Resolution to expel Marjorie Taylor Greene signed by 73 House Dems
U.S. Rep. Jimmy Gomez filed a resolution, Friday to expel Marjorie Taylor Greene from the House of Representatives for her role in inciting the Jan. 6 Capitol insurrection and for threatening violence against Democrats before her November election. Stefani Reynolds/Getty Images
WASHINGTON — Dozens of U.S. House Democrats backed a resolution filed Friday to expel controversial U.S. Rep. Marjorie Taylor Greene from Congress, an extraordinary measure that’s only been successfully employed twice since the Civil War.
U.S. Rep. Jimmy Gomez filed the expulsion resolution, after introducing it in January. The text of the legislation is simple, noting that Greene, a Republican who represents a northwest Georgia district, is hereby “expelled from the House of Representatives.”
In a floor speech, the California Democrat cited Greene’s role in inciting the Jan. 6 Capitol insurrection and press reports that revealed that before being elected, Greene had expressed support online for violence against top Democrats, including former President Barack Obama and House Speaker Nancy Pelosi.
“I take no joy in introducing this resolution, but any member who incites political violence and threatens our lives must be expelled,” Gomez said.
The measure is unlikely to go any further, however.
An expulsion resolution requires a two-thirds majority in the House to pass, meaning it would need dozens of Republicans to sign on to be successful even if every Democrat supported it. And although Greene’s GOP colleagues have been griping about her use of procedural tactics to grind debate on the House floor to a halt, they are exceedingly unlikely to back a push to remove her from Congress.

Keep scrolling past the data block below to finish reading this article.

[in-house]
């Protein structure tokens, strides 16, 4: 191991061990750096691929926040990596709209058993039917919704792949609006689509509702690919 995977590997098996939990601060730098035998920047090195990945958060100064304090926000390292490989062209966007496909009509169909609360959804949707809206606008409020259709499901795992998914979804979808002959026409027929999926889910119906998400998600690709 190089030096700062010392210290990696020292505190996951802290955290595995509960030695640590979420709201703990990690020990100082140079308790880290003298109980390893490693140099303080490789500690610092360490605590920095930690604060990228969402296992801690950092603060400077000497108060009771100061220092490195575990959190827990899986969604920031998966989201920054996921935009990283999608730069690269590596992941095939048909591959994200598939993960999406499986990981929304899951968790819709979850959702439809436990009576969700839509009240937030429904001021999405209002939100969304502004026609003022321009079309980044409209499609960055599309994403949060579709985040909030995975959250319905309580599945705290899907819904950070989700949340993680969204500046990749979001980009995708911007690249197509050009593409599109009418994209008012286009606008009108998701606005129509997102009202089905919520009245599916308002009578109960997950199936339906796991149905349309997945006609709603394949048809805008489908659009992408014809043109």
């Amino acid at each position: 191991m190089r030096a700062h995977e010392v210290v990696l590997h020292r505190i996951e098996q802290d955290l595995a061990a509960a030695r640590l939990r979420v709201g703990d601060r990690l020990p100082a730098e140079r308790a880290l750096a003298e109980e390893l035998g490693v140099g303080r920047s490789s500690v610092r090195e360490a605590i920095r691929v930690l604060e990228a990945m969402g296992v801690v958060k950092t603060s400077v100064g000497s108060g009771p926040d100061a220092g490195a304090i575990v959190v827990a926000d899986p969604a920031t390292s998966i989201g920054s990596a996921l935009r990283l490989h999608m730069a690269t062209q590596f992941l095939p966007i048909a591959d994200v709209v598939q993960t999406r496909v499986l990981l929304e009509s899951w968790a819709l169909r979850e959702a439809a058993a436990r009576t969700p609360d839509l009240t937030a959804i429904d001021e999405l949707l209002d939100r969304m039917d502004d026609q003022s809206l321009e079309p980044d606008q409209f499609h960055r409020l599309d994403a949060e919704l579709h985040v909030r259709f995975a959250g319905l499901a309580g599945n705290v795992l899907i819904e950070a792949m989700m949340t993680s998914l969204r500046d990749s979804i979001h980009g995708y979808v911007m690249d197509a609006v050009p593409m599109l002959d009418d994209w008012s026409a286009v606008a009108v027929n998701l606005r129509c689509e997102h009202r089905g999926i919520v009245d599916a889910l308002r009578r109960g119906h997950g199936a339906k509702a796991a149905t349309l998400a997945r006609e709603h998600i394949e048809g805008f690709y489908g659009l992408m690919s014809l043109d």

Pelosi had driven efforts to strip Greene from her committee positions, a rare move the House approved last month. Yet even Pelosi, at her weekly press conference on Friday, said she’s lukewarm on expelling Greene.
“I’m not going to get into that,” Pelosi told reporters. “Members are very unhappy about what happened here and they can express themselves the way they do. What Mr. Gomez did is his own view. That is not a leadership position.”
For her part, Greene swatted away the effort, claiming Gomez and the 72 Democrats who cosponsored the bill are “radical socialists” and have “declared me Public Enemy Number One.”
When asked for further comment, her spokesman sent along another tweet in which Greene claimed Democrats are threatened by “strong Republican Women.” Greene has also tweeted that “Democrats are trying overturn the will of the People who voted” for both her and Rep. Mariannette Miller-Meeks of Iowa, whose November election in the state’s 2nd Congressional District is being challenged by Democrat Rita Hart.
Greene also insinuated that the effort was a conspiracy with social media giant Twitter after the platform suspended her account for 12 hours, a move Greene said she was told was an error.
Greene has also been fundraising off the expulsion effort, asking supporters to text a number and join her communications list. Her campaign sent out an email Thursday asking her supporters to donate $25 so she can have the “resources to defend myself in the public sphere.”